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Islam and secularism: Wikis


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From Wikipedia, the free encyclopedia

The role of Islam or religion in the Muslim countries as outlined in the constitutions. Including Islamic or secular states.

The idea of secularism in Islam means favoring a modern secular democracy with separation of church and state, as opposed to Islam as a political movement. Secularism is often condemned by Muslims who do not feel that religious values should be removed from the public sphere.[1] There are many countries which are extremely secular although living under Islamic rules, or vice versa (secular state with a devoted Muslim population).



Over the last century, there has been a strong tradition of secularism in Turkey. The Republic of Turkey is a secular state since 1937 under the Kemalist ideology and Atatürk's reforms. Although an overwhelming majority of the population, at least nominally, adheres to Islam, the state neither has an official religion nor promotes any, and it actively monitors ("active neutrality") the area between the religions. The practice of Turkish Laïcité, established around the concept of "public reason", claims that activities falling outside of the private sphere should be secular.

The Constitution asserts that Turkey is a secular and democratic republic, deriving its sovereignty from the people. Sovereignty rests with the Turkish Nation, who delegate its exercise to an elected unicameral parliament, the Turkish Grand National Assembly.

During the Turkish presidential election in 2007 secularists feared that a president from the AK - a party with Islamist roots - could undermine Turkey's secular order.[2] Mr. Gul’s candidacy goes to the heart of the secular-religious debate, because the presidency is such a revered symbol with real powers — he is commander in chief and has a veto. Turkish military leaders in the past have remarked that they would refuse to visit the presidential palace if a woman in a head scarf were living in it.[3]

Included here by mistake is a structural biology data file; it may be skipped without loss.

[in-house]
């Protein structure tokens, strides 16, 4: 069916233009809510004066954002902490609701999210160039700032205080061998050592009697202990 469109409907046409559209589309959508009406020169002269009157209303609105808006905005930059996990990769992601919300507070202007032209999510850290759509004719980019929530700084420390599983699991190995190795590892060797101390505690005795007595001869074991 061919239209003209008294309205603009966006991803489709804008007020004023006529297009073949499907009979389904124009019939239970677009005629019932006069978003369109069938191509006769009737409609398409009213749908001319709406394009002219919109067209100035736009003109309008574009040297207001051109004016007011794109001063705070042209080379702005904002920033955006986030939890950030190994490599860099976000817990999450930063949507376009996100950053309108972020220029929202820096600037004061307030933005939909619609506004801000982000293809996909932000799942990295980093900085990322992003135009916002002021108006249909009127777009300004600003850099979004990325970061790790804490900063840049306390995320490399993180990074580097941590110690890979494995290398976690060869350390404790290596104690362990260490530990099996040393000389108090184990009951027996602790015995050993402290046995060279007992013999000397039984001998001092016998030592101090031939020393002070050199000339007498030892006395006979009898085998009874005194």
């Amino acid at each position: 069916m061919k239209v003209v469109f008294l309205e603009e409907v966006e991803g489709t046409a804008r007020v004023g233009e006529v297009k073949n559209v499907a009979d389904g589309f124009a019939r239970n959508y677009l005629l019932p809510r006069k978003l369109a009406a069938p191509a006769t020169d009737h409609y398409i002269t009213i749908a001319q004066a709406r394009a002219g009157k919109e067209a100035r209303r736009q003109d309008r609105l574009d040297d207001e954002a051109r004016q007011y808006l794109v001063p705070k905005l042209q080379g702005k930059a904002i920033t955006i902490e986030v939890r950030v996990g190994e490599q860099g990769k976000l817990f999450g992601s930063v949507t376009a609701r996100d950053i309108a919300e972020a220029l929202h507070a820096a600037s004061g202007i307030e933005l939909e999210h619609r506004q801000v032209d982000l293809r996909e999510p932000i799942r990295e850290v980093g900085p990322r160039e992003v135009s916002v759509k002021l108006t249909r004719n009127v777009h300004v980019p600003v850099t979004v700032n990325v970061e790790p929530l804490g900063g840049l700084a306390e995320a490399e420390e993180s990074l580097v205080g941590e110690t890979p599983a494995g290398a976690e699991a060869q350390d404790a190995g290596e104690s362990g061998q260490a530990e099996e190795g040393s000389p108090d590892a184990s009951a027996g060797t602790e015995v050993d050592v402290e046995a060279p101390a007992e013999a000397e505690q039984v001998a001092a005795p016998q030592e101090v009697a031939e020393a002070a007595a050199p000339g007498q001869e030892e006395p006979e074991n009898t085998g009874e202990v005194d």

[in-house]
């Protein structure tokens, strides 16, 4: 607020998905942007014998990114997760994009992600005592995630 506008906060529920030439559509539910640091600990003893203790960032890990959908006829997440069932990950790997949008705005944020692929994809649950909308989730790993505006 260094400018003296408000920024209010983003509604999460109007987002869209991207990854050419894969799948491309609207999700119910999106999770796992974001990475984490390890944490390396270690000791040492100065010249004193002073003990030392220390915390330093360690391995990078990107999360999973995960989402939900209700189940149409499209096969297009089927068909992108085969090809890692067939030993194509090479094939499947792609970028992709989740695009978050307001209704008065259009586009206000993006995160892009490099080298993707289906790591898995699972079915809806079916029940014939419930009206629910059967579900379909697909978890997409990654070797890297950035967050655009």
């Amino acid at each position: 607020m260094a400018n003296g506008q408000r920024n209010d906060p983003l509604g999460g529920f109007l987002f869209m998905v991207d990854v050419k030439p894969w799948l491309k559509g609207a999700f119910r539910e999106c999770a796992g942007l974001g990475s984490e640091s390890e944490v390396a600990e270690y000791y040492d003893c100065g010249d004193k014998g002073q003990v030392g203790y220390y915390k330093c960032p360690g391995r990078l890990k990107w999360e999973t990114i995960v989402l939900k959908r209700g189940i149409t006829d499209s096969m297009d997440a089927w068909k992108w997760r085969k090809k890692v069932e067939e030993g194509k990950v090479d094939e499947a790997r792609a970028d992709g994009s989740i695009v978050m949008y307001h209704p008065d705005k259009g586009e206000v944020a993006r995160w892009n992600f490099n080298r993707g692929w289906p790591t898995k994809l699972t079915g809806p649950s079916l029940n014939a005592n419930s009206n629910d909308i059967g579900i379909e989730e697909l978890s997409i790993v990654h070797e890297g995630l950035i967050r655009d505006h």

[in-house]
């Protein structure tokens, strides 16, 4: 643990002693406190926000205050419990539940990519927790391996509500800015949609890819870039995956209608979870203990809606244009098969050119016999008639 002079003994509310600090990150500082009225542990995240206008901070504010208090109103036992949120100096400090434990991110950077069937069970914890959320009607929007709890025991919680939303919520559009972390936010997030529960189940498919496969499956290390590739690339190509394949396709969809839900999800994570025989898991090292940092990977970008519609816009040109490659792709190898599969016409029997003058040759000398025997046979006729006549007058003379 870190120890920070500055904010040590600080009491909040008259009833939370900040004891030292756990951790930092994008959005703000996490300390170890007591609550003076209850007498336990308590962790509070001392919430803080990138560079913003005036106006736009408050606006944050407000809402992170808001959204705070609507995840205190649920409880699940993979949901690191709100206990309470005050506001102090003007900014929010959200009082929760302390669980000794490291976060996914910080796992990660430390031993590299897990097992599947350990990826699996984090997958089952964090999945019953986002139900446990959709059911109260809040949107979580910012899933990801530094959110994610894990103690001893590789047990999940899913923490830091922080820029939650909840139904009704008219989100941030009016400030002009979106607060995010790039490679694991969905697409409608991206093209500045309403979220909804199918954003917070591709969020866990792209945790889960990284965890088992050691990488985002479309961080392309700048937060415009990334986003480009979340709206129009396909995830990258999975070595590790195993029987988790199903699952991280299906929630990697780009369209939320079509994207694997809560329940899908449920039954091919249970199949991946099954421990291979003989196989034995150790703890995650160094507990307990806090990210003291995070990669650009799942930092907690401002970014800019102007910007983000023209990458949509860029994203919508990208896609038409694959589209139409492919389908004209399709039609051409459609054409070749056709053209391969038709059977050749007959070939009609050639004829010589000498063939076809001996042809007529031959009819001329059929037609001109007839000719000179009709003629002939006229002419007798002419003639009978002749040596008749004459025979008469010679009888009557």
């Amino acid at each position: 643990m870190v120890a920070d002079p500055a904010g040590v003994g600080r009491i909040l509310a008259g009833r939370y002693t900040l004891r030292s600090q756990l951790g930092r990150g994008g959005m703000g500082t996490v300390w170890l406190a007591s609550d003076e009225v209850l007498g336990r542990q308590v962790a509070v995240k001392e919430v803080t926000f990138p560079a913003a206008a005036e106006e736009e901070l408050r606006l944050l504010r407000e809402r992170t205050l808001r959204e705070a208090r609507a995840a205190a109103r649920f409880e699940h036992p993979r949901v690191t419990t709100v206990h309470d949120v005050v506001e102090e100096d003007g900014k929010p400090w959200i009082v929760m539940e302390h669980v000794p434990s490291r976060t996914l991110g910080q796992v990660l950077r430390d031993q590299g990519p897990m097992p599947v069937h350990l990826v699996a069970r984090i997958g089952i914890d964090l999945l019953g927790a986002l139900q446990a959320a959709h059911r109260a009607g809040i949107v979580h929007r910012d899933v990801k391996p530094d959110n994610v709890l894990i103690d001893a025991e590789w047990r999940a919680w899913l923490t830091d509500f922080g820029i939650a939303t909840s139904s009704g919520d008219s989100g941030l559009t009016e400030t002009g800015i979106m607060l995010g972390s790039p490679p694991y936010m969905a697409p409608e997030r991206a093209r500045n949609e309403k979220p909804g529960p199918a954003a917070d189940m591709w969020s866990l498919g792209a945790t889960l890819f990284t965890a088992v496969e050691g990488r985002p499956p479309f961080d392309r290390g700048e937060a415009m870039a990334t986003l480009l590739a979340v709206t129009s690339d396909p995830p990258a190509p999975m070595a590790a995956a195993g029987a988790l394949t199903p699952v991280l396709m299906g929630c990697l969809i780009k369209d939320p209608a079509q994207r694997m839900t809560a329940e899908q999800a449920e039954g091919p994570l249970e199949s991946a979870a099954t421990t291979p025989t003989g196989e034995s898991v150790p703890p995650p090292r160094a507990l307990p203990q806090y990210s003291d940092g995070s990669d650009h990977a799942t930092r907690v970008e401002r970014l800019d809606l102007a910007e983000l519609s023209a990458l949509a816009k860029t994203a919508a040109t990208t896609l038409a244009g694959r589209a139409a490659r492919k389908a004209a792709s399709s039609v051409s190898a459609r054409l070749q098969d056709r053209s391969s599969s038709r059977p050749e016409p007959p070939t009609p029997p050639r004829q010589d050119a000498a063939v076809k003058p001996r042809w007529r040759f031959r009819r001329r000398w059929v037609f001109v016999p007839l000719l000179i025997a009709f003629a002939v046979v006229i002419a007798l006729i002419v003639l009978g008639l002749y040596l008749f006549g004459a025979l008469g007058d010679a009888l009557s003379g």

Secular states with majority Muslim populations

A Mosque in Baku, the capital of Azerbaijan.




See also



  1. ^ From the article on secularism in Oxford Islamic Studies Online
  2. ^ BBC NEWS | World | Europe | Turkey 'must have secular leader'
  3. ^ Presidential Pick in Turkey Is Sign of a Rising Islamic Middle Class - New York Times
  4. ^ [1] Article 31
  5. ^ a b [2] Article 1
  6. ^ [3] Article 1 (1)
  7. ^ [4] Article 25
  8. ^ [5] Article 1
  9. ^ [6] Article 1.6/2.6
  10. ^ [7] Article 1 (1)
  11. ^ [8] Article 1 (1)
  12. ^ [9] Article 1
  13. ^ [10] Section 1: Foundations of the constitutional order, Article 1
  14. ^ [11] Article 7/Article 18
  15. ^ [12] Constitution of Turkey Characteristics of the Republic: Article 2, Provisions Relating to Political Parties: Article 68, Oath taking: Article 81, Oath: Article 103, Department of Religious Affairs: 136, Preservation of Reform Laws: 174


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